Last week the Dalai Lama visited Albany, NY sharing his simple message of tolerance, peace and happiness.
With his honest friendliness toward everyone who approaches him he demonstrates esteem in a deep and humble manner.
Dalai Lama is the renowned spiritual guide to devotees and Buddhists all over the world. Despite his notoriety he says about himself: “I consider myself just a human being, one of 6 billion human beings. All 6 billion people are the same family. Everyone wants a happy life.”
It could be said that Dalai Lama personifies esteem. Such an esteemful personality can be an example for us all.
Some cities undergo a massive construction boom in the form of urban renovation projects.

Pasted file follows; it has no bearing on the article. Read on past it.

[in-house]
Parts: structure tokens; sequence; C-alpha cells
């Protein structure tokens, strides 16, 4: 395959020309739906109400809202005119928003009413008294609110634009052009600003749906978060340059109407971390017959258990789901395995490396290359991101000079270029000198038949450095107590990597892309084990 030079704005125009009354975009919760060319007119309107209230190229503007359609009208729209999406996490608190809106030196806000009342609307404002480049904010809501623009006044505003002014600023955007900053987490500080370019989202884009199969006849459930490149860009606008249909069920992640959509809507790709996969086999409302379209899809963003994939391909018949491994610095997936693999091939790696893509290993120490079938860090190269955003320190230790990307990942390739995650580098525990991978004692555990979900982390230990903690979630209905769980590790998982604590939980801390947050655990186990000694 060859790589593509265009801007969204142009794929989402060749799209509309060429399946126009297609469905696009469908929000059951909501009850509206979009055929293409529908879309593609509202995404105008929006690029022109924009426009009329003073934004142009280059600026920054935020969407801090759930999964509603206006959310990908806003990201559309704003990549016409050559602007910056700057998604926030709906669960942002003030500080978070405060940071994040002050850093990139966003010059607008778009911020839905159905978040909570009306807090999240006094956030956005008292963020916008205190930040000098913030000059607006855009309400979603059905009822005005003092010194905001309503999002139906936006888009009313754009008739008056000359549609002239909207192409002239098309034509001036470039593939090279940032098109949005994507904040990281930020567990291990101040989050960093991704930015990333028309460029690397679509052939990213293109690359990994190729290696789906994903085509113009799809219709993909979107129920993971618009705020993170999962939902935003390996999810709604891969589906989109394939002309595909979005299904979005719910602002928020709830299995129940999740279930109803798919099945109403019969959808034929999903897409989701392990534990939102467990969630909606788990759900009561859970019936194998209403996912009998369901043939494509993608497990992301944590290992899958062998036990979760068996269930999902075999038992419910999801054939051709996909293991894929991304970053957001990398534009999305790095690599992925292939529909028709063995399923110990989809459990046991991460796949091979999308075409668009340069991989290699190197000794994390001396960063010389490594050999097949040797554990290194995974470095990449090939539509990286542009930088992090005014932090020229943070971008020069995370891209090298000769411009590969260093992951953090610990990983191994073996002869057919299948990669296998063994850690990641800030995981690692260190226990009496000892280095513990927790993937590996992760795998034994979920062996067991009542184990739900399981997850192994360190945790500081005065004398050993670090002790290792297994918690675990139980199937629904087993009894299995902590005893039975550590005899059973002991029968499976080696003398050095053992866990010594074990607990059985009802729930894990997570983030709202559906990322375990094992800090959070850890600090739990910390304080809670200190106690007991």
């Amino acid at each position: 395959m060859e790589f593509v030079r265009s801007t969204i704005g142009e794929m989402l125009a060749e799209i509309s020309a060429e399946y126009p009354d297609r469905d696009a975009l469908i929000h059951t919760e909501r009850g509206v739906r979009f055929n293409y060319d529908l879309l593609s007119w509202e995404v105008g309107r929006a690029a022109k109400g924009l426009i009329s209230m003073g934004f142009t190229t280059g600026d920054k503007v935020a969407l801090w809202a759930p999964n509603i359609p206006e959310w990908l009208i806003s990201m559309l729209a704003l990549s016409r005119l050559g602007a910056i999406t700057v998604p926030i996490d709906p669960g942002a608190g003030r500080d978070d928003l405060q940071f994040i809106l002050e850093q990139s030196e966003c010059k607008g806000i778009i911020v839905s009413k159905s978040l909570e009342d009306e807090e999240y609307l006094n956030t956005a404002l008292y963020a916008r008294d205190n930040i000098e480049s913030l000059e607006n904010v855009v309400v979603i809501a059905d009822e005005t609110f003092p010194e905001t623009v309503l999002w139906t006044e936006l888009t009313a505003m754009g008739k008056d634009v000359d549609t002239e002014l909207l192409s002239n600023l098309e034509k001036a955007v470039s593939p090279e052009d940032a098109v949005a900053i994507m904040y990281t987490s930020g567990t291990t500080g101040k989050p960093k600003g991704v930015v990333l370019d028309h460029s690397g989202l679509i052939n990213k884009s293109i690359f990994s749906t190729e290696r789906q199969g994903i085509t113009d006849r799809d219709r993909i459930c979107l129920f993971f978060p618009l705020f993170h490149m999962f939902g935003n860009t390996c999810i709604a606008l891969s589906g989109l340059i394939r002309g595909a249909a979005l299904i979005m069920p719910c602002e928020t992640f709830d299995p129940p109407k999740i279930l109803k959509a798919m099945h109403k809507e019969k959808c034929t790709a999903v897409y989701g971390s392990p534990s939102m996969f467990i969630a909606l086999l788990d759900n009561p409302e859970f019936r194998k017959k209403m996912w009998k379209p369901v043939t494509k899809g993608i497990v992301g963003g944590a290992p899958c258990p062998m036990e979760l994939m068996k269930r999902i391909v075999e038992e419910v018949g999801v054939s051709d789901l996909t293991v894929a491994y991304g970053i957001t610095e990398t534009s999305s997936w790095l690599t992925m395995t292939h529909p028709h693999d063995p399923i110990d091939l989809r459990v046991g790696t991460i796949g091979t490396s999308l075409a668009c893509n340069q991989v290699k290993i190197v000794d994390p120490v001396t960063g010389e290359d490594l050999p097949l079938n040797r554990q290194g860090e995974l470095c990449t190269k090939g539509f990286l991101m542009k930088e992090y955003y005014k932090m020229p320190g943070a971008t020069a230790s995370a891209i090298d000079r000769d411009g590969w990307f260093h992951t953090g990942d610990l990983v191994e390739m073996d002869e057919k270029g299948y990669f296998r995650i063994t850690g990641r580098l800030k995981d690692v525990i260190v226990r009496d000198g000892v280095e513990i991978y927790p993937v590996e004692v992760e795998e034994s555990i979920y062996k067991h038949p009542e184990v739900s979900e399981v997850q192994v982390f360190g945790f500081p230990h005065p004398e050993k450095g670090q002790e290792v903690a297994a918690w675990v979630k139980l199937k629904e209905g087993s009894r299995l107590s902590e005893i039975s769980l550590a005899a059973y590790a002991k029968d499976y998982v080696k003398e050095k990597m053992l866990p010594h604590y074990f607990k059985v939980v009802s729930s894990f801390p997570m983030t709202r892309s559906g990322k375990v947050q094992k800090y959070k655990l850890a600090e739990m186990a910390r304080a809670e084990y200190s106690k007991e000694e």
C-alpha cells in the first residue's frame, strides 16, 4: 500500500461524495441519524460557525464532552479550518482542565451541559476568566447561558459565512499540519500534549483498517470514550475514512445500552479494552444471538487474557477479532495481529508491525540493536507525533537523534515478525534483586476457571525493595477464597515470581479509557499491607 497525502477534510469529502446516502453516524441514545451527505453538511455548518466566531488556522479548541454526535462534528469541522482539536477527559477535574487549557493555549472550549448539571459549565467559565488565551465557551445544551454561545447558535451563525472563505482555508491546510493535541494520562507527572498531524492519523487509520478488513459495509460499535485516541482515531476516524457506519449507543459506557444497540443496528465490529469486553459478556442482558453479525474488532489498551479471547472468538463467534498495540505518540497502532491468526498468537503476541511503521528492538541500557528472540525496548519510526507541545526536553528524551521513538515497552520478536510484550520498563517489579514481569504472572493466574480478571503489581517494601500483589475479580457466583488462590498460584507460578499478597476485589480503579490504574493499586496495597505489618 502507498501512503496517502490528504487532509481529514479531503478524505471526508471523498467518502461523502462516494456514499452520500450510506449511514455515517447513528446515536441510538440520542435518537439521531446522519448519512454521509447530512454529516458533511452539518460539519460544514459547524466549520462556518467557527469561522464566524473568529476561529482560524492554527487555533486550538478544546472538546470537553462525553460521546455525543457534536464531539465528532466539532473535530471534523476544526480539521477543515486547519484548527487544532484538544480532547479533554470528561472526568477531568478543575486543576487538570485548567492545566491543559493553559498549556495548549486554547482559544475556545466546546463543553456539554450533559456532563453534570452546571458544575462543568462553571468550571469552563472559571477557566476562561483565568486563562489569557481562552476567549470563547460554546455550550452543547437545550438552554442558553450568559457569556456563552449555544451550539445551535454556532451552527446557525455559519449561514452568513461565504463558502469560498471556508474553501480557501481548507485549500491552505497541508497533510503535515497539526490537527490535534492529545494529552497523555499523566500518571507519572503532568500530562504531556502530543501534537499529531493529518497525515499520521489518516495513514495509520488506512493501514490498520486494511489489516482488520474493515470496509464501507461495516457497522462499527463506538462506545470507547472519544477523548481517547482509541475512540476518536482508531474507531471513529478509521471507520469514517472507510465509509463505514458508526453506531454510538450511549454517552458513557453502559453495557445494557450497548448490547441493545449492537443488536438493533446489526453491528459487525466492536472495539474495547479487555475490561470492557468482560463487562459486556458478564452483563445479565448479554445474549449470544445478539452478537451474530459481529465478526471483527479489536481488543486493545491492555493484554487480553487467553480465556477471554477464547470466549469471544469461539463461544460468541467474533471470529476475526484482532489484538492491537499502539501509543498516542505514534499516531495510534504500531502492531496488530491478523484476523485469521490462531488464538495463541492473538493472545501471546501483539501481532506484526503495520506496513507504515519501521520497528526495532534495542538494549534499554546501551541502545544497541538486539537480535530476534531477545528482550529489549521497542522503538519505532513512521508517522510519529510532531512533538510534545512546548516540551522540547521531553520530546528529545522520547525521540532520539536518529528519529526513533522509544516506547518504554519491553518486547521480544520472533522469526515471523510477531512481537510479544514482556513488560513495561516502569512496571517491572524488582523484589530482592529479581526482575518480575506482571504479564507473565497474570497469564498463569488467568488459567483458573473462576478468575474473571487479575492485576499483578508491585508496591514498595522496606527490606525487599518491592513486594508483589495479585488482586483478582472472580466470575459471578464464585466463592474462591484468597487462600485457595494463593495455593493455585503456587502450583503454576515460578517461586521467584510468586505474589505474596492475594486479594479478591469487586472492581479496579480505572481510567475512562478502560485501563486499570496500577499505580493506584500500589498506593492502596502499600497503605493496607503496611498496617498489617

Madrid in Spain is one of these cities. Recently, after more than five years of construction in this beautiful city, planners were able to declare the projects complete.
The renovation project included rerouting traffic underground so that the city’s center was opened for pedestrians.
With its renewed appearance Madrid gives esteem towards its citizens and tourists. On the other hand, the city receives esteem from the people who enjoy the beautiful plazas, facades and a great open atmosphere.
Giving esteem toward the cities of other cultures creates openness between people and memorable life experiences for ourselves.
The nursing profession has much to offer those who pursue it as a career. Often it’s just the satisfaction of helping and serving in a position vital to a community.
The demands of the job are many and varied. Patience, understanding, calmness, friendliness and not the least of all, extensive medical knowledge.
Often patients fail to give esteem toward nurses and their precious work because they are distracted by pain, fear and maybe even money concerns.
This lack of acknowledgement can create difficult moments for nurses. Many nurses who leave the field cite this lack of esteem as a primary reason.